UnitedHealth uses faulty AI to deny elderly patients medically necessary coverage, lawsuit claims


The families of two now-deceased former beneficiaries of UnitedHealth have filed a lawsuit against the health care giant, alleging it knowingly used a faulty artificial intelligence algorithm to deny elderly patients coverage for extended care deemed necessary by their doctors. 

The lawsuit, filed last Tuesday in federal court in Minnesota, claims UnitedHealth illegally denied “elderly patients care owed to them under Medicare Advantage Plans” by deploying an AI model known by the company to have a 90% error rate, overriding determinations made by the patients’ physicians that the expenses were medically necessary.

Medicare Advantage plans, which are administered by private health insurers such as UnitedHealth, are Medicare-approved insurance plans available to elderly people as an alternative to traditional federal health insurance plans, according to the U.S. Centers for Medicare and Medicaid Services. 

The use of the allegedly defective AI model, developed by NaviHealth and called “nH Predict,” enabled the insurance company to “prematurely and in bad faith discontinue payment” to its elderly beneficiaries, causing them medical or financial hardships, the lawsuit states. 

“The elderly are prematurely kicked out of care facilities nationwide or forced to deplete family savings to continue receiving necessary medical care, all because [UnitedHealth’s] AI model ‘disagrees’ with their real live doctors’ determinations,” according to the complaint. 

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Use of AI to determine health coverage

Aaron Albright, a spokesperson for NaviHealth told CBS MoneyWatch that the AI-powered tool is not used to make coverage determinations but as “a guide to help [UnitedHealth] inform providers … about what sort of assistance and care the patient may need.” 

Coverage decisions are ultimately “based on CMS coverage criteria and the terms of the member’s plan,” Albright said, adding that the lawsuit “has no merit.”

In their complaint, however, the families accuse UnitedHealth of using faulty AI to deny claims as part of a financial scheme to collect premiums without having to pay for coverage for elderly beneficiaries it believes lack the knowledge and resources “to appeal the erroneous AI-powered decisions.”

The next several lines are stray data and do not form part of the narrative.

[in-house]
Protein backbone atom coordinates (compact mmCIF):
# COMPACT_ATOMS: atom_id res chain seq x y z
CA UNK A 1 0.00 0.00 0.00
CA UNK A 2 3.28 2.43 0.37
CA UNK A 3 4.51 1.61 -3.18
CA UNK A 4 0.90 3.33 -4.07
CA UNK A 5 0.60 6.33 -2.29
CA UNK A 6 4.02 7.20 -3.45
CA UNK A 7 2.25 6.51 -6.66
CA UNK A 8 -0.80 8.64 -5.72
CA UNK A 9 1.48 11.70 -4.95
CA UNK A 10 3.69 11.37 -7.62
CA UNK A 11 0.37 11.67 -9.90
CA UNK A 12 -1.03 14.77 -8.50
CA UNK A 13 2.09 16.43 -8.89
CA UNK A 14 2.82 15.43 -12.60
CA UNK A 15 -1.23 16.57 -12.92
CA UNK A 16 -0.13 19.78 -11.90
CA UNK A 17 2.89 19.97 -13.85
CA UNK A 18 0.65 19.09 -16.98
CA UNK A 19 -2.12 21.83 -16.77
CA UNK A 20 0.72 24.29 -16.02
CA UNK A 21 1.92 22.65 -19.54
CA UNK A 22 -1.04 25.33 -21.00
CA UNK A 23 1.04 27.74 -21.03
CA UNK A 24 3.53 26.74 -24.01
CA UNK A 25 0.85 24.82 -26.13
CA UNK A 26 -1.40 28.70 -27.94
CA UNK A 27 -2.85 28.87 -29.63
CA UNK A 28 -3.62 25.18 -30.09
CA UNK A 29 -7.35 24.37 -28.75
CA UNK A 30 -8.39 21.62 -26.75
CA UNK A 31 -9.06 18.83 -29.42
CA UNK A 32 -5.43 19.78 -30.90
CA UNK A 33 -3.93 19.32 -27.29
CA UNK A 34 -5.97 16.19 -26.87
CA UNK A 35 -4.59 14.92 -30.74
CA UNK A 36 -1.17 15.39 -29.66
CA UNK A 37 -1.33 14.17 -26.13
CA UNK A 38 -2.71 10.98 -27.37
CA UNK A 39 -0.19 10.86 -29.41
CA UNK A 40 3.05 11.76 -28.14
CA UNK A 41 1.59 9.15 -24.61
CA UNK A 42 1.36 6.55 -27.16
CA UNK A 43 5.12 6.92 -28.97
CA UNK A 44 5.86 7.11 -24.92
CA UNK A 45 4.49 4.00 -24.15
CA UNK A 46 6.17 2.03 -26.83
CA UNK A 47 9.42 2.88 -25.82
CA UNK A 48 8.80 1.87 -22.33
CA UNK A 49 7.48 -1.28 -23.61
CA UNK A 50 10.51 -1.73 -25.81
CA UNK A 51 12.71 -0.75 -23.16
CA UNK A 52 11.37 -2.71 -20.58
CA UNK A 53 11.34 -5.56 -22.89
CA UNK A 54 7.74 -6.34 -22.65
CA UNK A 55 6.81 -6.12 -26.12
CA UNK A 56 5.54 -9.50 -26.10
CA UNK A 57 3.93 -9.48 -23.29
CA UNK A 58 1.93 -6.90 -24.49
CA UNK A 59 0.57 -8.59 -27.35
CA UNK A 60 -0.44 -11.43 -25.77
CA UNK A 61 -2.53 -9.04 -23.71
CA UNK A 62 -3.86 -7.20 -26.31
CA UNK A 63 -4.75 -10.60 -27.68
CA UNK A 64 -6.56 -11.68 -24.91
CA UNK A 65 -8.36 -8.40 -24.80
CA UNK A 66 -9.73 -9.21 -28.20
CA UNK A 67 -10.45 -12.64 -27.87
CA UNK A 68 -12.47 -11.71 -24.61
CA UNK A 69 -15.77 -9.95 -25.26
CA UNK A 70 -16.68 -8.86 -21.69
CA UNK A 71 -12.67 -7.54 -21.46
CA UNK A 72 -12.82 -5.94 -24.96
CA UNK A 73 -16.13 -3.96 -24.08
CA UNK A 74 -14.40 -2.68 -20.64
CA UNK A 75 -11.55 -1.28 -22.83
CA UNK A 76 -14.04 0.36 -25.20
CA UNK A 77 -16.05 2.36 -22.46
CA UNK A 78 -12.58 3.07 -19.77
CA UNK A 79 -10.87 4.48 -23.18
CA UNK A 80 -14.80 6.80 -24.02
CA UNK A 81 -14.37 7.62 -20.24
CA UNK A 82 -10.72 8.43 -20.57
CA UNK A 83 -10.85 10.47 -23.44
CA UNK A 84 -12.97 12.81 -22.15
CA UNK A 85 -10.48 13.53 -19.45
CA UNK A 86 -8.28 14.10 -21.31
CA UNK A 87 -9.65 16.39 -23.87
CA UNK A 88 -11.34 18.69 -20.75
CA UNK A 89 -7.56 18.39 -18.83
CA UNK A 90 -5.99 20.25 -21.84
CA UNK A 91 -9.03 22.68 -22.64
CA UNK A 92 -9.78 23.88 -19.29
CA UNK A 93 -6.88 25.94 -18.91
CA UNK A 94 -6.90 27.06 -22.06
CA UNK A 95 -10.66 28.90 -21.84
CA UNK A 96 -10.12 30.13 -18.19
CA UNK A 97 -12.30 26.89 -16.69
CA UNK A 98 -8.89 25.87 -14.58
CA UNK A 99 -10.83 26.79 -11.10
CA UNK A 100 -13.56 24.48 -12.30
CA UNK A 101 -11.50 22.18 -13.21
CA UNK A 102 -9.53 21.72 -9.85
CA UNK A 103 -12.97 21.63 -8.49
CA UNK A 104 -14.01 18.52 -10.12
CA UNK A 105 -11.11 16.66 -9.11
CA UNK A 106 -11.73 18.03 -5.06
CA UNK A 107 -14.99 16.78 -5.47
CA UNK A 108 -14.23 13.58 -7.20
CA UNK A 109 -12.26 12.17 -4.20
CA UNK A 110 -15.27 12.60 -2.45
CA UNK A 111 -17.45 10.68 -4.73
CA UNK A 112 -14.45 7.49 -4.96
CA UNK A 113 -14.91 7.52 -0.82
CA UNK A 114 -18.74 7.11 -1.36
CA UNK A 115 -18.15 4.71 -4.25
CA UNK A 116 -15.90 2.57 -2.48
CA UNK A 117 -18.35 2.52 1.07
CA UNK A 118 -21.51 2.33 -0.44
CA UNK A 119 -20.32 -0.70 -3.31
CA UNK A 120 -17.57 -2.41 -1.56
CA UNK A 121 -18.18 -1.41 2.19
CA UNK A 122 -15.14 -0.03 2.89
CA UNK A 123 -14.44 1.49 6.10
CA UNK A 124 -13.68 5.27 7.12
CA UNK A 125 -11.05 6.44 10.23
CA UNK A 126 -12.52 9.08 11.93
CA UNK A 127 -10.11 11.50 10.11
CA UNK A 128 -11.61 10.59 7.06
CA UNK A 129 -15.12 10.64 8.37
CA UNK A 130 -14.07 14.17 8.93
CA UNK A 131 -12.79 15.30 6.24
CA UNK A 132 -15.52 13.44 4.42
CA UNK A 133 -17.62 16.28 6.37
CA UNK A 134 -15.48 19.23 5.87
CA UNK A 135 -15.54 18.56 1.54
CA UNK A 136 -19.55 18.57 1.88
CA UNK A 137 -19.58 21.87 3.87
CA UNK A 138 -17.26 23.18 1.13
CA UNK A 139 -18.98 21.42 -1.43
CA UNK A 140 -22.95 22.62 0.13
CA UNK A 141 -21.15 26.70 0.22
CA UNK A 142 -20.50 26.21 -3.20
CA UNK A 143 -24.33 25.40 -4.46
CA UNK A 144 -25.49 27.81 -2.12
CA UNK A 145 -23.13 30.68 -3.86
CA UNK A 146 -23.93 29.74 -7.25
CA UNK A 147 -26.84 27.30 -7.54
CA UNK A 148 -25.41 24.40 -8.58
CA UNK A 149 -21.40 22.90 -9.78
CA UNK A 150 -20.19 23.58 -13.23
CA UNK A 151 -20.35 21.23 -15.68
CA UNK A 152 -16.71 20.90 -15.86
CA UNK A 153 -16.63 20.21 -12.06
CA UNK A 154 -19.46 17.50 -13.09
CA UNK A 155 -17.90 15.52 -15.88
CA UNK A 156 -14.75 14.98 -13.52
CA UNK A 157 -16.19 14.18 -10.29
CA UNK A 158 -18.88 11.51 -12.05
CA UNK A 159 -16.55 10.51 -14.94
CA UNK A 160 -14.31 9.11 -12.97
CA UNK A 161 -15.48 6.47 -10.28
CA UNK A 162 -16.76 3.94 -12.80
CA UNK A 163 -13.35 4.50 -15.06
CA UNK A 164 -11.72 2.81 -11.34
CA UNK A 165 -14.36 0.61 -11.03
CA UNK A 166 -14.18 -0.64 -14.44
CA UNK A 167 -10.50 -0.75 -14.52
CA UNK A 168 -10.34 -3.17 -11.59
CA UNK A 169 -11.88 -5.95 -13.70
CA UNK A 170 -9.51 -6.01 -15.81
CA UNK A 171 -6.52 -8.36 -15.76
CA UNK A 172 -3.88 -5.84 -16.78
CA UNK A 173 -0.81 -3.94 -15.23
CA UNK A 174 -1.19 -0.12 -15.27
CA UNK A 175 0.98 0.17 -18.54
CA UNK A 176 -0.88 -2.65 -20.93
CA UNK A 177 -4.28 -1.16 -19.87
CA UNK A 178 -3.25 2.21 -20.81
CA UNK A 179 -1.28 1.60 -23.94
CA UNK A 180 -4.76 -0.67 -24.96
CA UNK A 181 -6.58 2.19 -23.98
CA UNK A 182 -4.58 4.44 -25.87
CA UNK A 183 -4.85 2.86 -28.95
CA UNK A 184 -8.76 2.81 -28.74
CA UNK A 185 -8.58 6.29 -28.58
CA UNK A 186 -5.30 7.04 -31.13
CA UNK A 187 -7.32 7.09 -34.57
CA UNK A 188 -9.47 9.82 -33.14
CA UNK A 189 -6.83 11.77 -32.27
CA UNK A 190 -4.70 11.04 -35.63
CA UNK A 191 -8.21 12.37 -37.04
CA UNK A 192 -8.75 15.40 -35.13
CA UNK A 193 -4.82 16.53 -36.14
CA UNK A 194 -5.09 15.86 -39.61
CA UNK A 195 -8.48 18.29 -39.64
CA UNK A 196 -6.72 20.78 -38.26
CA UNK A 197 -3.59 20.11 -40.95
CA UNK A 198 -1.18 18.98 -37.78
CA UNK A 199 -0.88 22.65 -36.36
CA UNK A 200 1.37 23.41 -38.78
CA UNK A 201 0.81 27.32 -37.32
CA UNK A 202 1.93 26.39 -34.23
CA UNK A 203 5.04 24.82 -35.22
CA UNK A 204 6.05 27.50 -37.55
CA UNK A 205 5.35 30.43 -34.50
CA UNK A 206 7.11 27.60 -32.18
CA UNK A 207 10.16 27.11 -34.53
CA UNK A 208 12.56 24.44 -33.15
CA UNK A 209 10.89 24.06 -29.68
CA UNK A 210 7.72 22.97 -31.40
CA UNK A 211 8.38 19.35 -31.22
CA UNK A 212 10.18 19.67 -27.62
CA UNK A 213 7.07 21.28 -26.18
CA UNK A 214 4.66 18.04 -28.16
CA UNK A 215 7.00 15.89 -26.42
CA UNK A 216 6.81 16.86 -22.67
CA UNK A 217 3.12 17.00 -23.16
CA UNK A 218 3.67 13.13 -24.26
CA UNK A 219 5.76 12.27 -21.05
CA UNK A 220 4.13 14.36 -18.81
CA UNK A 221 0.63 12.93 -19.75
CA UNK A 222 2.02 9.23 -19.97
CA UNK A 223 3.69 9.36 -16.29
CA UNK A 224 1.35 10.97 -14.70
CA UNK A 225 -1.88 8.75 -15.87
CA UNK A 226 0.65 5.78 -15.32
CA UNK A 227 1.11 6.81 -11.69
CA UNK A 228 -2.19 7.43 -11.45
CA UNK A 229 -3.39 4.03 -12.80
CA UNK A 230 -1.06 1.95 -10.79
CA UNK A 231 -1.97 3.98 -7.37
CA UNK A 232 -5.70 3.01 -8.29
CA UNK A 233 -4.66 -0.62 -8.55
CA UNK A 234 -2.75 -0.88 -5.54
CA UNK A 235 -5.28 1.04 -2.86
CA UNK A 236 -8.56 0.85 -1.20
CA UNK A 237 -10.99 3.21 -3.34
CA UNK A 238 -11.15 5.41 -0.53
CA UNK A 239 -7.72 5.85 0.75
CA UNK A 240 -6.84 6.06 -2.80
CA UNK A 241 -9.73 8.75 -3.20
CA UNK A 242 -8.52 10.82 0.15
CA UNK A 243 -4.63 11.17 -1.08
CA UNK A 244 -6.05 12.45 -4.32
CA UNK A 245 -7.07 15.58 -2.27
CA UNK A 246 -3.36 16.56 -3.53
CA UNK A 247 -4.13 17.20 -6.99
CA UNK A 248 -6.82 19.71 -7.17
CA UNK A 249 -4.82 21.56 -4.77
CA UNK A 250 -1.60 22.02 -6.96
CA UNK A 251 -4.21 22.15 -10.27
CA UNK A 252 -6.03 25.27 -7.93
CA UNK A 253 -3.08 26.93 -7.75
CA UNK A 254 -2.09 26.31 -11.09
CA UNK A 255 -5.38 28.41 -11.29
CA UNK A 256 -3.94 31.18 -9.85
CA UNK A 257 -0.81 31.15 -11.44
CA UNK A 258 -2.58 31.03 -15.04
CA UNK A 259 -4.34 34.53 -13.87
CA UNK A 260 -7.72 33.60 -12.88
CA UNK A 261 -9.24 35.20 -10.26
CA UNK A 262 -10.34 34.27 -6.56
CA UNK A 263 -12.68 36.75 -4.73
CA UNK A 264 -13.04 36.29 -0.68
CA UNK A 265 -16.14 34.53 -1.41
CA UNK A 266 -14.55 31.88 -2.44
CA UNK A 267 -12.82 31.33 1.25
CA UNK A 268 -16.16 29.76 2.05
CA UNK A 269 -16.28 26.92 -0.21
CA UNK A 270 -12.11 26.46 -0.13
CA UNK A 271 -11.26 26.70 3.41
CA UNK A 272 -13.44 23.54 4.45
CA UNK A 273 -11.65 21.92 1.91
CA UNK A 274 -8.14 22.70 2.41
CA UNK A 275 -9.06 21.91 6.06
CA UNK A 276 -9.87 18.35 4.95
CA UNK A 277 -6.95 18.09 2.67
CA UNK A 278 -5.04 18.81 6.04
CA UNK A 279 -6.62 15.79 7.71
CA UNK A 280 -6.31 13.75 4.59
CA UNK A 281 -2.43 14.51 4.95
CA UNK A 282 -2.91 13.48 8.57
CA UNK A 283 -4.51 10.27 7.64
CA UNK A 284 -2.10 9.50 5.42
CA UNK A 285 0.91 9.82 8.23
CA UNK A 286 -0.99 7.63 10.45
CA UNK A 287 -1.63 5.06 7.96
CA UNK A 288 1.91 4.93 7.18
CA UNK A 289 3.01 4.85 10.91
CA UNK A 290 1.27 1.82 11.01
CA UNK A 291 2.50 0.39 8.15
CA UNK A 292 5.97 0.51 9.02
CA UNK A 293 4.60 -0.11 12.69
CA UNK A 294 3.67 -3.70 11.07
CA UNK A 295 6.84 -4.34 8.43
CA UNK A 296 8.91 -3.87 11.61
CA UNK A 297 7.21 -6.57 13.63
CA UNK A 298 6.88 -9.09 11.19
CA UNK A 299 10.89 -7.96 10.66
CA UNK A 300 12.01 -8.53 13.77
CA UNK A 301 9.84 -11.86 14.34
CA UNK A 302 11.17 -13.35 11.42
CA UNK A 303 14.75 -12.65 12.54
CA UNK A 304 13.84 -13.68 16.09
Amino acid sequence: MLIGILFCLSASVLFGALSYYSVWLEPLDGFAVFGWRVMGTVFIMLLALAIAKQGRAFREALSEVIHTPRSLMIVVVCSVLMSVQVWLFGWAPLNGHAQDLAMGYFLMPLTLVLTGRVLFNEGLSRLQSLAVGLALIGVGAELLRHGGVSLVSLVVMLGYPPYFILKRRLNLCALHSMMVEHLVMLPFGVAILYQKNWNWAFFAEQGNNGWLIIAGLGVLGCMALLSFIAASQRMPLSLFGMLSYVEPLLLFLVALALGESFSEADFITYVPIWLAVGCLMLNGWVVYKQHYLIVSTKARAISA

UnitedHealth continues “to systemically deny claims using their flawed AI model because they know that only a tiny minority of policyholders (roughly 0.2%)1 will appeal denied claims, and the vast majority will either pay out-of-pocket costs or forgo the remainder of their prescribed post-acute care.”

Lawyers for the family are looking to represent “All persons who purchased Medicare Advantage Plan health insurance from Defendants in the United States during the period of four years prior to the filing of the complaint through the present.” 

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AI’s utility in health insurance industry 

Implementing AI algorithms may help health insurance companies automate between 50% and 75% of the manual work involved in approving insurance requests, such as gathering medical information and cross-validating date with patient records, resulting in faster turnaround times that may benefit beneficiaries, consulting firm McKinsey said last year. 

Still, some medical professionals have advised health insurers to rein in their expectations of AI’s utility in the health insurance industry. 

In June, the American Medical Association (AMA) praised the use of AI to “speed up the prior authorization process,” but called for health insurers to require human examination of patient records before denying their beneficiaries care.

“AI is not a silver bullet,” AMA Board Member Marilyn Heine, MD, said in a statement. 

According to a ProPublica review, doctors at health insurer Cigna rejected more than 300,000 claims over the course of two months in a review process that used artificial intelligence. 


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